After clearing Finance Committee

Rhode Island moves closer to potential online gaming legalization as bill heads to House floor

Rhode Island legislature
Reading time 1:43 min

Rhode Island could become the seventh state in the US to legalize online casino games, pending approval from the House and the governor's signature. The Senate approved bill SB 948 with a strong majority of 30-4, and now it moves to the House floor for a potential vote. The legislation advanced to the floor after the Finance Committee voted 10-2 in favor of its approval.

If the bill passes, Bally's will be the exclusive operator for iGaming in Rhode Island. The amended version of the bill also permits live online table games featuring on-screen dealers simulcasted from a remote location. This amendment aims to address concerns about the bill's compliance with state regulations that require "one live person" in online table games.

Senate President Dominick J. Ruggerio, who authored and presented the bill, expressed the importance of exploring avenues to protect and strengthen Rhode Island's competitive position in the gambling industry, including the potential for iGaming.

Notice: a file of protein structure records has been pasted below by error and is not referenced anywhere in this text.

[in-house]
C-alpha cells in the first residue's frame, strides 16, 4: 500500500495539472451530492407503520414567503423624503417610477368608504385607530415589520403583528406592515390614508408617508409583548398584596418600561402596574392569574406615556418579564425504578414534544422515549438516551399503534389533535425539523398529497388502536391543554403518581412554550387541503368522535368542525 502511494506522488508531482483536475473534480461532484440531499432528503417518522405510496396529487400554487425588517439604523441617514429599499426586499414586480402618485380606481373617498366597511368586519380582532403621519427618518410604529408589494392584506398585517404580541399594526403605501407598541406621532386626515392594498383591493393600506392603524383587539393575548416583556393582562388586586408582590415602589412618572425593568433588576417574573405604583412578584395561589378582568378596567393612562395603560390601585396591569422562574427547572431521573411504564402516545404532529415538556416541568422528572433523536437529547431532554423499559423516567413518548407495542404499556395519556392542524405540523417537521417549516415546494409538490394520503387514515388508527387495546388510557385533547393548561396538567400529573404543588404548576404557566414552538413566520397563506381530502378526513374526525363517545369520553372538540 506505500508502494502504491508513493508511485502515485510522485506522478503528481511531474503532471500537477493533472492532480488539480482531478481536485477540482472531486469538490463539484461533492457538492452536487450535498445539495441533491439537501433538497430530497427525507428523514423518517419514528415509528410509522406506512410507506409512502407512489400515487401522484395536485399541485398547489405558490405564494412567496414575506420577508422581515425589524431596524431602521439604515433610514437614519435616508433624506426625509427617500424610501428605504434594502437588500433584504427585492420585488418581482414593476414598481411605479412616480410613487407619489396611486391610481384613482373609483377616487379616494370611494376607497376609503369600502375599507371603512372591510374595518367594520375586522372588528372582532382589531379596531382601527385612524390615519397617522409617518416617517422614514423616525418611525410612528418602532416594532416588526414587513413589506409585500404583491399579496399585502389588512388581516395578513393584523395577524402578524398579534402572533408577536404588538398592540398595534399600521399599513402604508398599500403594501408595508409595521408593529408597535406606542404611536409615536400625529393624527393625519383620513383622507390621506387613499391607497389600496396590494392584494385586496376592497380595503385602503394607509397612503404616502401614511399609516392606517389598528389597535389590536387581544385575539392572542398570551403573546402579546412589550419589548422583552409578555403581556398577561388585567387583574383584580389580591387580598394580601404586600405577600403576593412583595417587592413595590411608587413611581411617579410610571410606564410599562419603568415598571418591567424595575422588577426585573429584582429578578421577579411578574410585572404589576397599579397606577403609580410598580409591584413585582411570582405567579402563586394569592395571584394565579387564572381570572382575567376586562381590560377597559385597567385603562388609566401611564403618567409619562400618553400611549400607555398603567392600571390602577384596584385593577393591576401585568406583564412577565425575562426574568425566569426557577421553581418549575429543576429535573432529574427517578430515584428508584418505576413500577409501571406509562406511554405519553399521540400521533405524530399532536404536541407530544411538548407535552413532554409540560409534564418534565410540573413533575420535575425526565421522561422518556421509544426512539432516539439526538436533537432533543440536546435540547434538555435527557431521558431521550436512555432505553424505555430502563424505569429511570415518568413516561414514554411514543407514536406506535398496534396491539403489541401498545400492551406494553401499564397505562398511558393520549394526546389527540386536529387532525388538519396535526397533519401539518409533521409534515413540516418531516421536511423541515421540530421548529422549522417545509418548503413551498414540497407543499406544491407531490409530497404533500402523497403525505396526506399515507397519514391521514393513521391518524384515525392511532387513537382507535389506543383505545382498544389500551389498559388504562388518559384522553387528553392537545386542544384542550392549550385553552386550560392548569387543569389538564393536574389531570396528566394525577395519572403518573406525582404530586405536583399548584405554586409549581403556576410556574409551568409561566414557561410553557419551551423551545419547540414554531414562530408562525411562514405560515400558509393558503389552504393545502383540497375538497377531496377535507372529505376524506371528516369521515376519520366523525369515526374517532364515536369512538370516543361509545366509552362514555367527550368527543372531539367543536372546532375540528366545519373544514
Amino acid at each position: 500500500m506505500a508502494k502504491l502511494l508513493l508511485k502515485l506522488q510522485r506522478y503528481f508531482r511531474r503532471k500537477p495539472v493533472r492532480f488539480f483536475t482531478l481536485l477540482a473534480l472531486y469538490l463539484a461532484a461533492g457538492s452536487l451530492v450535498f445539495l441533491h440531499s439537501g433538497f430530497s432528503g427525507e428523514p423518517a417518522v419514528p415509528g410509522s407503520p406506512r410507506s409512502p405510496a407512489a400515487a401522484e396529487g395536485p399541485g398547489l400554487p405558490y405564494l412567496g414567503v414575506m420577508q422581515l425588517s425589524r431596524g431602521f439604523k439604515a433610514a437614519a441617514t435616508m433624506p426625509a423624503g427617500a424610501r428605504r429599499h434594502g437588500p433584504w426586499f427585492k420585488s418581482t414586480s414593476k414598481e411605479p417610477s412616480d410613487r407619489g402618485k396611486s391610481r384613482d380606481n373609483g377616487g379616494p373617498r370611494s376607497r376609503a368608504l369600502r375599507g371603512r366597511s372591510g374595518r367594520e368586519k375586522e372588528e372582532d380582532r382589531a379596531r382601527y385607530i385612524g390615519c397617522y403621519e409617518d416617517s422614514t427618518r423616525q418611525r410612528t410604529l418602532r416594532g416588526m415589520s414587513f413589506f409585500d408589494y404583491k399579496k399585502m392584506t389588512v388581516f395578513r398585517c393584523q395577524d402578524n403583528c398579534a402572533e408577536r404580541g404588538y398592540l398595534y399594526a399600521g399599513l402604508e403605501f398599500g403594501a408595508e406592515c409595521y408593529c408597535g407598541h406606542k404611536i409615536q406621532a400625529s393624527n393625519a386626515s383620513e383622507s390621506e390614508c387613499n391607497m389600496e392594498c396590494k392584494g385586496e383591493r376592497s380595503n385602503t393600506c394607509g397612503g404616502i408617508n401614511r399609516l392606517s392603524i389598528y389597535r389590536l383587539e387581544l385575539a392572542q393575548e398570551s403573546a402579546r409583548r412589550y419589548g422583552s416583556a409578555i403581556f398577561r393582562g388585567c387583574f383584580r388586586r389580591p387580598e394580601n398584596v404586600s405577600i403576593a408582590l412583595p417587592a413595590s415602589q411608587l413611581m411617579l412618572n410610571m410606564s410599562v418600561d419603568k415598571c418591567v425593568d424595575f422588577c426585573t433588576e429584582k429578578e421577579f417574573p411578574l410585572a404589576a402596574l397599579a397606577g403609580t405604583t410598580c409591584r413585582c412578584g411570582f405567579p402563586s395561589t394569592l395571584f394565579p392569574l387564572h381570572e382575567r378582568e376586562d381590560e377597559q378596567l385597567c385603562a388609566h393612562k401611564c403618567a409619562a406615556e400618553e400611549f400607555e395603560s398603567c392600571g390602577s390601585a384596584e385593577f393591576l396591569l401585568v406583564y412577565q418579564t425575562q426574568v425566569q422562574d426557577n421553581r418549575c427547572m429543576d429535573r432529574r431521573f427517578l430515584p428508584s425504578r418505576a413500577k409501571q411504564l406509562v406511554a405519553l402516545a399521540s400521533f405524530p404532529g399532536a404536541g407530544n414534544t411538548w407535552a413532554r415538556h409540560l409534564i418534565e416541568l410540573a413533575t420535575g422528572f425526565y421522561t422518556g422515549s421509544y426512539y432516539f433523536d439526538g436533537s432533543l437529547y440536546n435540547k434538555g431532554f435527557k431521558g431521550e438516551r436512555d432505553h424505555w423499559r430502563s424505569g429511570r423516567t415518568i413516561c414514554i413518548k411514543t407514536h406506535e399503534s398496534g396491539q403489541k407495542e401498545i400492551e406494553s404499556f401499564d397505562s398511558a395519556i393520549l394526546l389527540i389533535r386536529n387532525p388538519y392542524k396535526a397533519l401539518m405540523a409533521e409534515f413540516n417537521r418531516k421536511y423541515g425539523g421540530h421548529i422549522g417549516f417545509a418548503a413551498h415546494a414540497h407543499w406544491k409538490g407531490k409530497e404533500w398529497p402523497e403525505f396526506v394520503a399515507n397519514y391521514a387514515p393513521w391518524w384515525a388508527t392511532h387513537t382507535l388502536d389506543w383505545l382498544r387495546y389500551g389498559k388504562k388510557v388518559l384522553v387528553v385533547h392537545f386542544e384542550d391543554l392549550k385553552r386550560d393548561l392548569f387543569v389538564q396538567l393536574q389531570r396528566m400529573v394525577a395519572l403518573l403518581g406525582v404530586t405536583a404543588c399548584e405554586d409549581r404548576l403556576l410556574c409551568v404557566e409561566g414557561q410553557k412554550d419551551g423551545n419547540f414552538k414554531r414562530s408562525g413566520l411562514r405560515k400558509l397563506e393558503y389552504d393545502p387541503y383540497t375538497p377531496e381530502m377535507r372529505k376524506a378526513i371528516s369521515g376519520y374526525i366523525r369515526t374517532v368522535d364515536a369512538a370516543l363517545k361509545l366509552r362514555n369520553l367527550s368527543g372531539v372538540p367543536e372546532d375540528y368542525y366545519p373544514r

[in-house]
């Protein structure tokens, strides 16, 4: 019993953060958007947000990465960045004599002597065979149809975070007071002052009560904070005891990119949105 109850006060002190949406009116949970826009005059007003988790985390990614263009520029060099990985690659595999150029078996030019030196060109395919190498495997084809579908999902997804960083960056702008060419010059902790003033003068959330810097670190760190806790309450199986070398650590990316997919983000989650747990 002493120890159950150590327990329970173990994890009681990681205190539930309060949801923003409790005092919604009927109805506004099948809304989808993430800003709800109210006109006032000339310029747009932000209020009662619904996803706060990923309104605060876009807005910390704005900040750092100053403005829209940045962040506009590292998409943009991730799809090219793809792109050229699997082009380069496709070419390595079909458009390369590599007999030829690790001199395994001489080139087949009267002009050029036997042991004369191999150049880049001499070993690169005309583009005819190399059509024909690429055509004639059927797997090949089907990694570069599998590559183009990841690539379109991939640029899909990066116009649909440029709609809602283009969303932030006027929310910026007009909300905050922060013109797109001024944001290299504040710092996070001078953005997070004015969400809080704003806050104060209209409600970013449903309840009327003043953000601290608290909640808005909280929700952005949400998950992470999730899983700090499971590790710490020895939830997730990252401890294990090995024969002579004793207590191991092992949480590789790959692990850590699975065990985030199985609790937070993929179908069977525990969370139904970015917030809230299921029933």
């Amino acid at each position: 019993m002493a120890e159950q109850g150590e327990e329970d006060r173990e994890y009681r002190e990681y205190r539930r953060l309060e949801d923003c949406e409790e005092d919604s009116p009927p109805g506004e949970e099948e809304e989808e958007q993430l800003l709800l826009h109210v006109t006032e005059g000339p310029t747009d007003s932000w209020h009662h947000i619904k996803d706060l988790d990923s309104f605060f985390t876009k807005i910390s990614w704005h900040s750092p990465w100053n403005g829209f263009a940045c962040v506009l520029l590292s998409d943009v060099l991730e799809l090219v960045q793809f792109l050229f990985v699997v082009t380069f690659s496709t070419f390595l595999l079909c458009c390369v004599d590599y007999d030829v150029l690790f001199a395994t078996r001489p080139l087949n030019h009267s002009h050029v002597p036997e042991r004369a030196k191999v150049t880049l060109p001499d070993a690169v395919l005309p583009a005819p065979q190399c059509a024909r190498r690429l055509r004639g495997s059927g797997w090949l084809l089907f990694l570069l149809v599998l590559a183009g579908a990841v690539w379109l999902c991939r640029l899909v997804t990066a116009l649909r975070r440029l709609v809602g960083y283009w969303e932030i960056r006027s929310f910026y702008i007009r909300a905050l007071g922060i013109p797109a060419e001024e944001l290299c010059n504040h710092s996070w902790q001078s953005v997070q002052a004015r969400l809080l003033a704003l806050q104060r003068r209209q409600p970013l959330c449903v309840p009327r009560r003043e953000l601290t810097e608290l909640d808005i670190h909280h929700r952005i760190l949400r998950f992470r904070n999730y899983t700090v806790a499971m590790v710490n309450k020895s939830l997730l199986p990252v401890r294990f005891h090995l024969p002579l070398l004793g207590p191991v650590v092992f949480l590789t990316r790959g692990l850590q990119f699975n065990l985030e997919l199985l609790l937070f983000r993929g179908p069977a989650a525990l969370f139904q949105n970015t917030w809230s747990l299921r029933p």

Ruggerio stated: "Our state casinos provide an important source of revenue to fund vital programs and investments that benefit all Rhode Islanders. The companies that manage casino operations on behalf of the state have made significant investments to ensure they are well positioned to thrive in the years ahead." 

Senate President Dominick J. Ruggerio

Under the bill's provisions, players must register their iGaming accounts in person at the Bally's casino in Rhode Island and be at least 21 years old. Bally's will offer games through the IGT platform, which already operates in the state's brick-and-mortar casinos. The state plans to impose a 61% tax on online slot revenue and a 15.5% tax on online table game revenues.

According to a tax revenue study commissioned by Bally's, Rhode Island could potentially generate an additional $93.3 million in gross gaming revenue in the first year of iGaming operations, and up to $130.6 million by the fifth year. This projected growth translates to approximately $210 million in additional tax revenue for the state over a five-year period.

Amendments to the legislation have modified the effective date of implementation, revised from January 1, 2024, to March 1, 2024. While there was widespread support for the bills within the Finance Committee, some dissenting votes were cast. Representative Teresa Tanzi raised questions regarding worker protections and safeguards within the contract with the outside vendor for iGaming.

According to information shared at the meeting, the bill gives the Rhode Island Lottery the authority to enter into the contract and set the parameters on the terms, reports The Center Square. Barring a breach of contract, the agreement could last in the range of 20 years.

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